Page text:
WASHINGTON — A new study commissioned and partially funded by the Pentagon urges Israel to take the first step in launching a nuclear disarmament process in the Middle East, arguing that such a move is the only way to block Iran’s development of weapons of mass destruction and head off a regional arms race.
The report, titled “Getting Ready for a Nuclear-Ready Iran” and published last week by the U.S. Army War College, argues that Tehran’s march toward nuclear weapons cannot be stopped by any of the military or diplomatic options currently on the table. Nuclear nonproliferation expert Henry Sokolsky and Iran specialist Patrick Clawson edited the 314-page document.
“Iran is now no more than 12 to 48 months from acquiring a nuclear bomb,” wrote Sokolsky, executive director of the Nonproliferation Policy Education Center. He added that Tehran “lacks for nothing technologically or materially to produce” such a weapon.
The report, which states that it doses not necessarily reflect the official policy or the position of the Department of Defense, argues that America and its allies should prepare for a long-term “competition” with Iran, which will resemble Washington’s Cold War against the Soviet Union and hopefully end with the emergence of a more open, less belligerent Iranian regime.
The report all but rules out the most commonly discussed policy options for stopping Iran’s nuclear quest: bombing or bribing the Islamic Republic. Both options are likely to fail and could backlash with disastrous repercussions, the study concludes. Instead, the report recommends that the United States encourage Israel to “mothball” its Dimona nuclear reactor and agree to international monitoring. If other Middle Eastern countries, including Egypt or Algeria, reciprocate, a regional halt to the production of fissile material could isolate Iran, the report suggests.
The report argues that once other countries in the region take similar steps to suspend their own nuclear-related activities, Israel could offer to close the Dimona reactor and place the nuclear material produced there under the supervision of a trusted international ally. If Israel’s neighbors — including Iran — reciprocate, Jerusalem would dismantle the Dimona reactor and hand over its weapons-usable fissile material to a third party, under the supervision of the International Atomic Energy Agency.
Sokolsky told the Forward that this proposal is based on the assumption that Iran’s current efforts to develop nuclear weapons would lead other countries, including Egypt, Saudi Arabia and Algeria, to consider similar steps.
“You would have a whole neighborhood of folks poised, at any time, to go nuclear,” Sokolsky said. He acknowledged that the call for Israel to suspend activity at the Dimona reactor was controversial, but he said, “We know what the alternative is, and you don’t win that one.”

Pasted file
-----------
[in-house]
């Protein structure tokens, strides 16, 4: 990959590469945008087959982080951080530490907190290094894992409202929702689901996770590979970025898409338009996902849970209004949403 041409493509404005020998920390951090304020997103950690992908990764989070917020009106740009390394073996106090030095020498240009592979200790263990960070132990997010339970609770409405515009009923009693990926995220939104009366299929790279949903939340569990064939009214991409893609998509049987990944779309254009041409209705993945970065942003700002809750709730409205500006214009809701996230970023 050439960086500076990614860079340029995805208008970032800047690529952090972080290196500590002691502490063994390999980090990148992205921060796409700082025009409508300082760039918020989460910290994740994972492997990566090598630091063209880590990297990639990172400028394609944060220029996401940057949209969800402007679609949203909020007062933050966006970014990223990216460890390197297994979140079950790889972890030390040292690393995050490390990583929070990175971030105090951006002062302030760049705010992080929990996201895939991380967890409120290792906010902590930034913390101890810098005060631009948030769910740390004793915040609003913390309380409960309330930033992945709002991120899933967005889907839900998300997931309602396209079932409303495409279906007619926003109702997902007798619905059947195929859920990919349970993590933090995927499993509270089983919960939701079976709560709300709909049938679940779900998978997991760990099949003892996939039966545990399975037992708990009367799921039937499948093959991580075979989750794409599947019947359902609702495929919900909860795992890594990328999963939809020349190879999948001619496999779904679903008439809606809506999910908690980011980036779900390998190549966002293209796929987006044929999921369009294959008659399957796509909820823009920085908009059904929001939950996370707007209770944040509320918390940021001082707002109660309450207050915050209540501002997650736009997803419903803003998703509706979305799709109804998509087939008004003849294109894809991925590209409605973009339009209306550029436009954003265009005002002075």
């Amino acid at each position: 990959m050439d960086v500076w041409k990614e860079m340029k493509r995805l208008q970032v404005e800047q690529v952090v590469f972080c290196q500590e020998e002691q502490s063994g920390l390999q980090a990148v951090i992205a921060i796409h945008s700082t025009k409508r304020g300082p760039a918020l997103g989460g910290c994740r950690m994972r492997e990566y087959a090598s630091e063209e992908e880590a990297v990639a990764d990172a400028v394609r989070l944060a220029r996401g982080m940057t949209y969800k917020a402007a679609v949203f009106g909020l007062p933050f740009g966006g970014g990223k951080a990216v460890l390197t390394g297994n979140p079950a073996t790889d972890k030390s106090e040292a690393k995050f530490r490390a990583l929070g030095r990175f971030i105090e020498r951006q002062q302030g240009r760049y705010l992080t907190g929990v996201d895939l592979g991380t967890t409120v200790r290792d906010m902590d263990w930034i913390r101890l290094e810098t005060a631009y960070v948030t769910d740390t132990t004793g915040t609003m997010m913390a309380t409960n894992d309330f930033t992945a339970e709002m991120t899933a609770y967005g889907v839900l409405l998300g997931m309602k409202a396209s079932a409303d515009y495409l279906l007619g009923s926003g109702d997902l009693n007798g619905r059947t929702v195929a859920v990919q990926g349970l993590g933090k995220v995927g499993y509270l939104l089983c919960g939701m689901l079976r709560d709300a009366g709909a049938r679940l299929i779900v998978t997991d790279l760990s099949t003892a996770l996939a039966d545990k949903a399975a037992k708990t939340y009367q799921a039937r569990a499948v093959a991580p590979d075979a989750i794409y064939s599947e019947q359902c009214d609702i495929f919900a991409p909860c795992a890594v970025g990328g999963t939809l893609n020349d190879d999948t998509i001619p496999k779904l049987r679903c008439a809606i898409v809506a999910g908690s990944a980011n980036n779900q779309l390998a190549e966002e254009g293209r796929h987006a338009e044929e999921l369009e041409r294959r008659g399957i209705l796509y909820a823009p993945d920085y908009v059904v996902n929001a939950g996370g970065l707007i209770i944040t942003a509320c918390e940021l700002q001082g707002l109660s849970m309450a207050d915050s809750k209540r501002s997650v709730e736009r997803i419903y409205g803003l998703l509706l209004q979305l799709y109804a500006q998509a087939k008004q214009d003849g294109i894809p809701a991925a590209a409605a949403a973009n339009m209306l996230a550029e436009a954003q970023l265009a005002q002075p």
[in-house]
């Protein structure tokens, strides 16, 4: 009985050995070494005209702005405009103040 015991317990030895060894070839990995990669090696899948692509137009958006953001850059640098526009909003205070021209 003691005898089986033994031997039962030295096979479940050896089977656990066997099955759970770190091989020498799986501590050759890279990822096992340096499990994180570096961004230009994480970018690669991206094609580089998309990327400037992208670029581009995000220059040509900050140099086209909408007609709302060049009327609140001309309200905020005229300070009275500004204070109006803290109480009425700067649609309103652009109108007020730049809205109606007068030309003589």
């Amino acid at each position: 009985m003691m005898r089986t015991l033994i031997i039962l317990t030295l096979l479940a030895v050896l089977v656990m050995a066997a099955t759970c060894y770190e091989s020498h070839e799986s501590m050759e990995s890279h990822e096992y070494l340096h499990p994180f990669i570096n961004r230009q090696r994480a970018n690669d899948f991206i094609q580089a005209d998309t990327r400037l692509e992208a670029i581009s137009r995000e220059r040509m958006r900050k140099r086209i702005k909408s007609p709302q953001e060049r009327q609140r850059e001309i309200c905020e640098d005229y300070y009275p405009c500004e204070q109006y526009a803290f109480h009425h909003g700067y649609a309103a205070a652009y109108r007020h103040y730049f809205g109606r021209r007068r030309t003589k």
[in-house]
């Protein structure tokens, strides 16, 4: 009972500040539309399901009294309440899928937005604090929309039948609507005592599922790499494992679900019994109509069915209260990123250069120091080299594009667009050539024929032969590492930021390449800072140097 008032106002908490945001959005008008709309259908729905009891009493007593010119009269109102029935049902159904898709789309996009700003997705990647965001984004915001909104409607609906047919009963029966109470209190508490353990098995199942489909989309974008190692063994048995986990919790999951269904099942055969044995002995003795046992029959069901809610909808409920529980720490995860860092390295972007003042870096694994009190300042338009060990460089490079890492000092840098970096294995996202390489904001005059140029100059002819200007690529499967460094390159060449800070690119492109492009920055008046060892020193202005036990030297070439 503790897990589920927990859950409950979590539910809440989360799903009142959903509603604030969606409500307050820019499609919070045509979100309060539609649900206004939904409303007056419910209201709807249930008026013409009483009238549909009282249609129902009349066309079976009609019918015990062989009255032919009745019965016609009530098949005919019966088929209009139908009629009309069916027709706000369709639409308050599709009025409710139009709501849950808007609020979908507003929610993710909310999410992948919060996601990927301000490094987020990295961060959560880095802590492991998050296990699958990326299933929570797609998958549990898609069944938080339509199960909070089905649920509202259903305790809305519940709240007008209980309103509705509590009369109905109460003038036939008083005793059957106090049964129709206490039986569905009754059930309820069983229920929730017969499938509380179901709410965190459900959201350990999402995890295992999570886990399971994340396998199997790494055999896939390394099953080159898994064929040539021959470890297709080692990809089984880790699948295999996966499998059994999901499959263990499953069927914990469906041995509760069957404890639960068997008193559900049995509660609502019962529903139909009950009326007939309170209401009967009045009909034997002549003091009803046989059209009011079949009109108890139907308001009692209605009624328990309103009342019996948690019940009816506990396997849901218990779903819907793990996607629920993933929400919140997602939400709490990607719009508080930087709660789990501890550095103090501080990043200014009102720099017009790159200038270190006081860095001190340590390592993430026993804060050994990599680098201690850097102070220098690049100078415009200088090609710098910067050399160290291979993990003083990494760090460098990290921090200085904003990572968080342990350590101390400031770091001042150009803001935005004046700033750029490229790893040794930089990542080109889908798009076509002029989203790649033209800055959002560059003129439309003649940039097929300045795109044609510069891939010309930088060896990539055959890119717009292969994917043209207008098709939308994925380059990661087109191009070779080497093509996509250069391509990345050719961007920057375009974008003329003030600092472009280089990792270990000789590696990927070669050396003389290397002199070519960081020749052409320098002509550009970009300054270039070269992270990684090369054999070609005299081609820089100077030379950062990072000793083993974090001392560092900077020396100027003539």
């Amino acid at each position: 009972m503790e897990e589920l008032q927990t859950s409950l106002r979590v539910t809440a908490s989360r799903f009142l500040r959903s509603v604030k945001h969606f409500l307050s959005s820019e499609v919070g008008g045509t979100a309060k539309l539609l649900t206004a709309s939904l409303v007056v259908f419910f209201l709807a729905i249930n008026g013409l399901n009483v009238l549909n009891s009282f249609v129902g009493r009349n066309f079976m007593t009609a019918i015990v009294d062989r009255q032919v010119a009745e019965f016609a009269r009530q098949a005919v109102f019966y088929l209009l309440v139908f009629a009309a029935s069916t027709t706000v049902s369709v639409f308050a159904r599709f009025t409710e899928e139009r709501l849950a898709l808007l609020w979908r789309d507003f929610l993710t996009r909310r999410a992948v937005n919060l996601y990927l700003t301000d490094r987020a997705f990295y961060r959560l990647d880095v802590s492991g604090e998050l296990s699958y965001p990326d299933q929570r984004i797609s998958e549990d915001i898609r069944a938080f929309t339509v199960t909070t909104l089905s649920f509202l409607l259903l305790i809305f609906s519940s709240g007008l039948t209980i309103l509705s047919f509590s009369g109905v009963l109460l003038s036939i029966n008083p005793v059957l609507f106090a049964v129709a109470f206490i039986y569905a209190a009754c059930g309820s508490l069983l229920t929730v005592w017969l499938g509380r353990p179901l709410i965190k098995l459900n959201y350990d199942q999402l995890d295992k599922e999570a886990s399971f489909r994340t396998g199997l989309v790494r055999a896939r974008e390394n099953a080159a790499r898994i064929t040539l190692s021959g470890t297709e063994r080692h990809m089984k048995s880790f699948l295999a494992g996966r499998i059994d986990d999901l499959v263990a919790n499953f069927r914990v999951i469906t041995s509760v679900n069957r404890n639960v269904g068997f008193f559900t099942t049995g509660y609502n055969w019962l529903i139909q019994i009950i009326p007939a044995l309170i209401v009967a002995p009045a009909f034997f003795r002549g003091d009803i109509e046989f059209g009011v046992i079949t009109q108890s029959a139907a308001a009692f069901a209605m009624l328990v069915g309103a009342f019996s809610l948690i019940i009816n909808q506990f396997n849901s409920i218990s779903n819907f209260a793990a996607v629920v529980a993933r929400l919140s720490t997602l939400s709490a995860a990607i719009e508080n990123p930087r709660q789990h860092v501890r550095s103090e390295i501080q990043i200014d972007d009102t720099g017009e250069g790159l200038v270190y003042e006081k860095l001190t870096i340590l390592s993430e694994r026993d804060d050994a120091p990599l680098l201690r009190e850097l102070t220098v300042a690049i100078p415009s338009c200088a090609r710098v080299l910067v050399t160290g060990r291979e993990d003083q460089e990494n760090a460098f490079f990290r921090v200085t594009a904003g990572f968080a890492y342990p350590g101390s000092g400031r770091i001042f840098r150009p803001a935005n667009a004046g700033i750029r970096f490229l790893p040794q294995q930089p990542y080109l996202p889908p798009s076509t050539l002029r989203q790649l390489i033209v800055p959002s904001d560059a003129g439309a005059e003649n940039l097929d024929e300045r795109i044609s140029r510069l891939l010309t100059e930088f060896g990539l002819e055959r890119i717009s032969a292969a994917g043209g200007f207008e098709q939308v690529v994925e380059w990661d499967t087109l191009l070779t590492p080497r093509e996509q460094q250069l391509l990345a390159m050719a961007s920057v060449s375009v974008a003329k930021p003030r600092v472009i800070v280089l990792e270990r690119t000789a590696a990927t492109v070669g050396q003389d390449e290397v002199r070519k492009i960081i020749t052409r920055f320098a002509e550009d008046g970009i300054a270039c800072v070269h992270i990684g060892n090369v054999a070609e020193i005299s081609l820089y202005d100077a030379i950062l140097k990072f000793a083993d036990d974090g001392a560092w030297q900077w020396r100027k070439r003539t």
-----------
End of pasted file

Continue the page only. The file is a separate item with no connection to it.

A Middle East with yet more nuclear powers could turn into “a big, big death bath,” he warned.
The idea, Sokolsky said, is not for Israel unilaterally to give up its nuclear weapons, hoping that others will, too. Instead, he said, Israel simply would take a small, reversible first step in an effort to promote a reciprocal process that would de-escalate the region’s nuclear arms race.
Israel never confirmed officially that it has nuclear weapons, but numerous credible reports indicate that it has a sizable arsenal of nuclear bombs as well as the missiles and aircrafts to deliver them to any destination in the Middle East. The Israeli nuclear program is commonly seen as deterring conventional attacks from hostile neighbors, but some observers say it may also have motivated other countries to pursue a nuclear option.
Sokolsky said that he has discussed the idea with Israeli officials, who rejected it.
An Israeli official, speaking on condition of anonymity, dismissed the idea that Israel would lead a regional nuclear disarmament process in reaction to a nuclear-ready Iran. Israel’s position, the official said, is that a nuclear-free Middle East could be achieved only through comprehensive regional peace treaties.
Shlomo Brom, the former director of strategic planning in the Israeli army’s general staff, also dismissed the idea. “Knowing what the Israeli establishment thinks, there is no chance for this to be considered,” said Brom, who is a guest scholar at the U.S. Institute of Peace. The institute is a think tank funded by Congress. “Israel will always be on the losing side when a disarmament agreement is signed, simply because we adhere to agreements and the other side does not,” Brom said.
Despite such comments, Clawson, the co-editor of the recent report, told the Forward that Jerusalem has signaled it does not reject the proposal completely.
According to Clawson, deputy director of the Washington Institute for Near East Policy, it is important for Israel to find ways to be seen as striving for a peaceful Middle East, “where nuclear weapons are not necessary in order to preserve the security of the State of Israel.”
Earlier this year, Israel agreed to participate in a U.N.-sponsored seminar to discuss what Middle Eastern countries could learn from the success of other nuclear-free zones worldwide. The seminar, a brainchild of the director general of the atomic agency, Muhammad ElBaradei, ended up failing because of conditions posed by Arab governments.